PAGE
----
My most numerous foreign patients are from Argentina, 1854, barely surpassing Britons at 1821. That’s because South American travel insurers mostly began there and are still mostly based in Buenos Aires. But they are expanding, and since 2000 I’ve seen more Latin American guests from Brazil. 

I’ve cared for guests from Andorra, Tonga, Malta, New Caledonia, and Curacao but not from Latvia, Estonia, Yemen, and half a dozen African nations. Russians didn’t travel until the fall of the Soviet Union. I saw my first in 1991. The Chinese don’t appear until 1998. So far Cuba has sent one.

Six guests died – fortunately none in the room after my visit. One was dead when I arrived. Four died soon after I sent them to the hospital and one after the ER doctor (mistakenly) sent her back. I called the paramedics after examining sixteen guests. To my great distress (because that means no payment) paramedics were there when I arrived six times. Many more guests needed attention but weren’t urgent. Leaving after obtaining their promise to go to an emergency room is a bad idea. If the guest decides to wait, and something dreadful happens, I’m the last doctor he or she saw, a situation that focuses the attention of malpractice lawyers. When a guest needs an emergency room, I offer to drive them. I’ve done this 48 times.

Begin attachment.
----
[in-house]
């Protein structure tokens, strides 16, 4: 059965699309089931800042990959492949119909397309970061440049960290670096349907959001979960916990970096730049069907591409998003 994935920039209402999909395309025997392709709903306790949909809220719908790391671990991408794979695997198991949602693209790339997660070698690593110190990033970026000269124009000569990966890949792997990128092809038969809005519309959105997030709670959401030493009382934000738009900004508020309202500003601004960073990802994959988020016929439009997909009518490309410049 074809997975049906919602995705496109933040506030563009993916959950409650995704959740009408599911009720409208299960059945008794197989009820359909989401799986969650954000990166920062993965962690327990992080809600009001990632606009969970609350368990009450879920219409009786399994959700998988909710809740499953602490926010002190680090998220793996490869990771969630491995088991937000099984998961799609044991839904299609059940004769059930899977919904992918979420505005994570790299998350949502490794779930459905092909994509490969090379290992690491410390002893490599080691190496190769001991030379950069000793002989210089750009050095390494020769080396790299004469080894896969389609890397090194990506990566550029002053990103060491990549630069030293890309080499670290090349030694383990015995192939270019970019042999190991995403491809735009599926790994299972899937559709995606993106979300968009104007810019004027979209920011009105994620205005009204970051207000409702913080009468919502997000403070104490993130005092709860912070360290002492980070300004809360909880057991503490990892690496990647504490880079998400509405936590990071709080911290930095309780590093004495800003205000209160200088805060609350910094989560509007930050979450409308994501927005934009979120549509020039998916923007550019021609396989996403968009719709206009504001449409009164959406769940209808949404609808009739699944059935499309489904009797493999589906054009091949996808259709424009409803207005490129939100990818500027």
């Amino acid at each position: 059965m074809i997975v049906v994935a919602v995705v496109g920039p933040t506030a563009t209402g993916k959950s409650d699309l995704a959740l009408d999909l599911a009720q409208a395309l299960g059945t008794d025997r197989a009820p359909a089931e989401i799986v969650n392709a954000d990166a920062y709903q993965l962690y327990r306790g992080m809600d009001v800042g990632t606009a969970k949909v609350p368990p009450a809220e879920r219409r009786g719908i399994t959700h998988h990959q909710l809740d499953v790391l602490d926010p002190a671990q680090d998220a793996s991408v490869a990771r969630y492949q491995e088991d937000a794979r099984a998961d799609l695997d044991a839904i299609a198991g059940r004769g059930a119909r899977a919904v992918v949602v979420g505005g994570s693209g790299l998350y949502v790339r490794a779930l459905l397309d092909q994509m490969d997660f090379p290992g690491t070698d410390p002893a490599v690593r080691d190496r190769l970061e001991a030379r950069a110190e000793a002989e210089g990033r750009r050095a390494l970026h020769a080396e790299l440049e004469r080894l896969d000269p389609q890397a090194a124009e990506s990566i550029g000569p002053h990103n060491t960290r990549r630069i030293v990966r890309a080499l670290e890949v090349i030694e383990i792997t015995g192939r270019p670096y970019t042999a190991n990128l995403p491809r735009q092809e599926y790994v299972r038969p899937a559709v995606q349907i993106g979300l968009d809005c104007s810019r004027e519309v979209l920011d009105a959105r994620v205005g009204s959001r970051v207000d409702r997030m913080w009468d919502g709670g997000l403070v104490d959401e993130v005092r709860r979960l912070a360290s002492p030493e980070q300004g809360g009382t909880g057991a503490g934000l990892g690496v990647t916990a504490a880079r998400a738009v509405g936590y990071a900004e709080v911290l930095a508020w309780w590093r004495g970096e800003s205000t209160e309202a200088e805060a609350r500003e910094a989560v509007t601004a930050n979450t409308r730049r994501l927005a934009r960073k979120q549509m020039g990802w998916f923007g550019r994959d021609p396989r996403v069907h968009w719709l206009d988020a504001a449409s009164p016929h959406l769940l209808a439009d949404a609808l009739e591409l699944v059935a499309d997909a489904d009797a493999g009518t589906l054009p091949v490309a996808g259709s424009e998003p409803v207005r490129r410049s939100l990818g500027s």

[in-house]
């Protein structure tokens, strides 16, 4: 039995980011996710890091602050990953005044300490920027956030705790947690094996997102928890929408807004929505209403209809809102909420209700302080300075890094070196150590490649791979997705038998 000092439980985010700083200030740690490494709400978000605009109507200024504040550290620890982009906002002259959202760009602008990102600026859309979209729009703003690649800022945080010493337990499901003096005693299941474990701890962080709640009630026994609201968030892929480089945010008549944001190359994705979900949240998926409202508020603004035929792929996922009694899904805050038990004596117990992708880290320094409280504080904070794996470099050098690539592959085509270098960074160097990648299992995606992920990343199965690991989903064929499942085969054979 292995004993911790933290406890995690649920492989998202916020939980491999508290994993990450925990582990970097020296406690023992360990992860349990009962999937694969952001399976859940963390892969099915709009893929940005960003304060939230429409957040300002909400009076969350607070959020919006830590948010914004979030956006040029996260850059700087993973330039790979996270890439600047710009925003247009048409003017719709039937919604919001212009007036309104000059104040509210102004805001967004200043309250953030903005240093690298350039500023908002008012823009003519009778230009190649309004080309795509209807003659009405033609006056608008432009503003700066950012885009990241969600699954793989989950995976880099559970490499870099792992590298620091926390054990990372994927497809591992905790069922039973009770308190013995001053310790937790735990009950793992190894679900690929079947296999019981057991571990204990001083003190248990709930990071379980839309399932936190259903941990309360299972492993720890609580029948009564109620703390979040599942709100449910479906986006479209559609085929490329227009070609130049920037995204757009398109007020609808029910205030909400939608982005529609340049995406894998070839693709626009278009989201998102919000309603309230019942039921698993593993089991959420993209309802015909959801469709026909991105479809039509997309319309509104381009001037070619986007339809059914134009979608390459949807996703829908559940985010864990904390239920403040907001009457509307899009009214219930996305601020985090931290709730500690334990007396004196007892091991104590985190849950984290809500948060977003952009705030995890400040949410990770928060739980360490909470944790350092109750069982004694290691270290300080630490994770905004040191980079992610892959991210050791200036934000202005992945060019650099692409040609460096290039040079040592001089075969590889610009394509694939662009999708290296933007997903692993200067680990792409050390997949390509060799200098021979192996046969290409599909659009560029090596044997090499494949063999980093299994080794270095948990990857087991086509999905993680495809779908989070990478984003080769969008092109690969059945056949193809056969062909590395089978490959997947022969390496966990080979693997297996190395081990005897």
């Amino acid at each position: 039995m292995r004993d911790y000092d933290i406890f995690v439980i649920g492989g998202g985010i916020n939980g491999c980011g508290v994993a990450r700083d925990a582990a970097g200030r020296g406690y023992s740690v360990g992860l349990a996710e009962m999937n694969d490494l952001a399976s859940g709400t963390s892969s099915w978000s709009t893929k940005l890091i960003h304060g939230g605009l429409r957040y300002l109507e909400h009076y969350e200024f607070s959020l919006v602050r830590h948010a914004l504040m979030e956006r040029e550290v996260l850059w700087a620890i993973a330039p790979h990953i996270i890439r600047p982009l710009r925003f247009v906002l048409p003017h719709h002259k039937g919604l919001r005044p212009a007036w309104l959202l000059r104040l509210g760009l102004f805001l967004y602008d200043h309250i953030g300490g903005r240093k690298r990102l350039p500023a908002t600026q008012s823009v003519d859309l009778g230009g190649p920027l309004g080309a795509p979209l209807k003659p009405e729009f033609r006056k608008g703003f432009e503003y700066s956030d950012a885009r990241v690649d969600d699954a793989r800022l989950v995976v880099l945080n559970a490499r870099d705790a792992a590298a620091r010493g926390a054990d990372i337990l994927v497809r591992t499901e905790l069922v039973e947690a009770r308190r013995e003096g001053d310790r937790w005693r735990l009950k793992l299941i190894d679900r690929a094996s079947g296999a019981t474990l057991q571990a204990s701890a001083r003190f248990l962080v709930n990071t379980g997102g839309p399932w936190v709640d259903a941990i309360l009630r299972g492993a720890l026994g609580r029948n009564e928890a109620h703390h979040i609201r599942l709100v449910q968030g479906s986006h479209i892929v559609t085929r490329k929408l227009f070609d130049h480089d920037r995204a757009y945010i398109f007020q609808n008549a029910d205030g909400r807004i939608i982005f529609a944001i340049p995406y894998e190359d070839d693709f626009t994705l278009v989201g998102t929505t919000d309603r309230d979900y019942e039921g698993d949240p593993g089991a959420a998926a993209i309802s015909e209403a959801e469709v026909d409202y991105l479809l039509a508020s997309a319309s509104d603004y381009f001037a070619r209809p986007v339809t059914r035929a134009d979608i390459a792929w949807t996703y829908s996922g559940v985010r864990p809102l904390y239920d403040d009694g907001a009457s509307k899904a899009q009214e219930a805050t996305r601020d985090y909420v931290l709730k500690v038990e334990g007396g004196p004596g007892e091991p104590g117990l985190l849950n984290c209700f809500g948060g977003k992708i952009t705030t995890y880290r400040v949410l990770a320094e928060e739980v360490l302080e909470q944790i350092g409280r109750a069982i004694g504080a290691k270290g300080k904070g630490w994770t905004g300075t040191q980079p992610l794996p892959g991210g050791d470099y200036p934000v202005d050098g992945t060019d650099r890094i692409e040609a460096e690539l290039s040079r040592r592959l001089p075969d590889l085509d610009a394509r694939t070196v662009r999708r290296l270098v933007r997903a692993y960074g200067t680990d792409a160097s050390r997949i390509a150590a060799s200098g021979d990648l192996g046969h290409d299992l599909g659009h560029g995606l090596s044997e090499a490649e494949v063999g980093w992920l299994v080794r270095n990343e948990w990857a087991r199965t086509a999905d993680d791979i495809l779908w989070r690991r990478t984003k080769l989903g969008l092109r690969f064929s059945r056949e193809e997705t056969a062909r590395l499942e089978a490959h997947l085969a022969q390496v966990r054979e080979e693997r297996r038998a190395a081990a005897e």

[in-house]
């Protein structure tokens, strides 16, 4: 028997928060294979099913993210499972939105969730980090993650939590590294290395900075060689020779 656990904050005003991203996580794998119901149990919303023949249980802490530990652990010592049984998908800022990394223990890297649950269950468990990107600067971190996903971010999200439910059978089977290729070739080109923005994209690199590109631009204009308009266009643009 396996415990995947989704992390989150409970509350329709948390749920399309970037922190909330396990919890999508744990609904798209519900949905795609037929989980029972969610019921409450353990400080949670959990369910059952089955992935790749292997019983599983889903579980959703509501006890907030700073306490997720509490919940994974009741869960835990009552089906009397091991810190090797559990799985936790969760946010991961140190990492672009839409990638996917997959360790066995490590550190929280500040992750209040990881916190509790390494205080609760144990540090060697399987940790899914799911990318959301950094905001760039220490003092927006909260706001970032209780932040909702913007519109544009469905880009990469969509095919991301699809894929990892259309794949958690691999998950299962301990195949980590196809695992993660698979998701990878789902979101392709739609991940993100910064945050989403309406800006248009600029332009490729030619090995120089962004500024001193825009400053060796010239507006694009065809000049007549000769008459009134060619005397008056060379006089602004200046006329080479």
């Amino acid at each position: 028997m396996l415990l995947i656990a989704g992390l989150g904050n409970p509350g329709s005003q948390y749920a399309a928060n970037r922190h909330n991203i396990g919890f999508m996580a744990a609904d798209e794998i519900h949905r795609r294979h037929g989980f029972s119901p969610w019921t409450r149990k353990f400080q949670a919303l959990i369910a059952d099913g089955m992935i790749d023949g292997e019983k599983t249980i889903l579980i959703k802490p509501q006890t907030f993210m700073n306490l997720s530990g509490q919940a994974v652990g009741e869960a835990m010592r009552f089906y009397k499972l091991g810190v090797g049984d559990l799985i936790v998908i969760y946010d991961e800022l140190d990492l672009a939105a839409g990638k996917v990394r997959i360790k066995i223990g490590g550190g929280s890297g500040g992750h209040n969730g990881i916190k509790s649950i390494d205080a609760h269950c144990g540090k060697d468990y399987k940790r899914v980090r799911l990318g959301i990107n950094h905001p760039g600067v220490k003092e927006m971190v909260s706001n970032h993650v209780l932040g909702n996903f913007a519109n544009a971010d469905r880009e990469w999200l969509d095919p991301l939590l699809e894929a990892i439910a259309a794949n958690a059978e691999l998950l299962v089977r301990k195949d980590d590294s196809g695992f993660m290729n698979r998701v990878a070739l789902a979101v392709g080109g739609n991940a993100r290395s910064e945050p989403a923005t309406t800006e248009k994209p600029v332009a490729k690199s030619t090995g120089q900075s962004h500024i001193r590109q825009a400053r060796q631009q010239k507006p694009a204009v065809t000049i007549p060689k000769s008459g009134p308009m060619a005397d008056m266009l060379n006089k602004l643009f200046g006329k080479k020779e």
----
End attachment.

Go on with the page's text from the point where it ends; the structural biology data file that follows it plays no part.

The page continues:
28 guests cancelled while I was still driving. 47 weren’t in the room when I arrived. 60 refused to pay. 21 paid with a bad check, but not all were deliberate. I eventually collected on 8. Four times, when I arrived, another doctor was there.  I don’t record guests who get a discount but 173 paid between $5 and $50. 110, mostly hotel employees paid nothing. I will not deny that I have a category for “celebrity.” It has 95 entries although that includes their wives and children. I try to head off drug abusers, but 78 slipped through. The diagnosis on four was “drunk,” but that’s certainly too few.